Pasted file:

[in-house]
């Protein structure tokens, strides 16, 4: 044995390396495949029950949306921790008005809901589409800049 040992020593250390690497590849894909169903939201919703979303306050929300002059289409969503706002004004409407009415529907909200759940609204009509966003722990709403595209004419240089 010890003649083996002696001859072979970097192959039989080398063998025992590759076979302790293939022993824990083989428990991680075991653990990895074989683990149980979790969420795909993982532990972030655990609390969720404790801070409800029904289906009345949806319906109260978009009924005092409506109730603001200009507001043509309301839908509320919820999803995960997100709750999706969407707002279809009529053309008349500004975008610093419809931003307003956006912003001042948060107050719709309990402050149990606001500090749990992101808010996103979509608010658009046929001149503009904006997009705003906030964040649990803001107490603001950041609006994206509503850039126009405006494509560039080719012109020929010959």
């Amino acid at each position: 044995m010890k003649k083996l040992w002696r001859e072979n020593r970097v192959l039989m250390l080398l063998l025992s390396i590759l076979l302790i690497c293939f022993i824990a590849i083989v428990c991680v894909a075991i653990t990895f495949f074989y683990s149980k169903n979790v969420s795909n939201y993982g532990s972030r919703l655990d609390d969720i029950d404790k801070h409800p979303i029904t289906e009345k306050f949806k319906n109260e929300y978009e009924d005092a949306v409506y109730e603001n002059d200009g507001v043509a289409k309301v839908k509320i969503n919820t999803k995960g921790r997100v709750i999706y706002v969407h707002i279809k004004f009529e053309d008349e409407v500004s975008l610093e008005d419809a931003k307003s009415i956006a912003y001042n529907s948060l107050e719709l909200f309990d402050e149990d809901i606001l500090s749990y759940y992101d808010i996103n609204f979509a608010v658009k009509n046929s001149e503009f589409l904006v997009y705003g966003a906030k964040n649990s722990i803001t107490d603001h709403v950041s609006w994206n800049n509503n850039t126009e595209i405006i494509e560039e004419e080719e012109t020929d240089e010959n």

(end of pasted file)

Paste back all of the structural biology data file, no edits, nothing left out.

[in-house]
């Protein structure tokens, strides 16, 4: 044995390396495949029950949306921790008005809901589409800049 040992020593250390690497590849894909169903939201919703979303306050929300002059289409969503706002004004409407009415529907909200759940609204009509966003722990709403595209004419240089 010890003649083996002696001859072979970097192959039989080398063998025992590759076979302790293939022993824990083989428990991680075991653990990895074989683990149980979790969420795909993982532990972030655990609390969720404790801070409800029904289906009345949806319906109260978009009924005092409506109730603001200009507001043509309301839908509320919820999803995960997100709750999706969407707002279809009529053309008349500004975008610093419809931003307003956006912003001042948060107050719709309990402050149990606001500090749990992101808010996103979509608010658009046929001149503009904006997009705003906030964040649990803001107490603001950041609006994206509503850039126009405006494509560039080719012109020929010959």
């Amino acid at each position: 044995m010890k003649k083996l040992w002696r001859e072979n020593r970097v192959l039989m250390l080398l063998l025992s390396i590759l076979l302790i690497c293939f022993i824990a590849i083989v428990c991680v894909a075991i653990t990895f495949f074989y683990s149980k169903n979790v969420s795909n939201y993982g532990s972030r919703l655990d609390d969720i029950d404790k801070h409800p979303i029904t289906e009345k306050f949806k319906n109260e929300y978009e009924d005092a949306v409506y109730e603001n002059d200009g507001v043509a289409k309301v839908k509320i969503n919820t999803k995960g921790r997100v709750i999706y706002v969407h707002i279809k004004f009529e053309d008349e409407v500004s975008l610093e008005d419809a931003k307003s009415i956006a912003y001042n529907s948060l107050e719709l909200f309990d402050e149990d809901i606001l500090s749990y759940y992101d808010i996103n609204f979509a608010v658009k009509n046929s001149e503009f589409l904006v997009y705003g966003a906030k964040n649990s722990i803001t107490d603001h709403v950041s609006w994206n800049n509503n850039t126009e595209i405006i494509e560039e004419e080719e012109t020929d240089e010959n």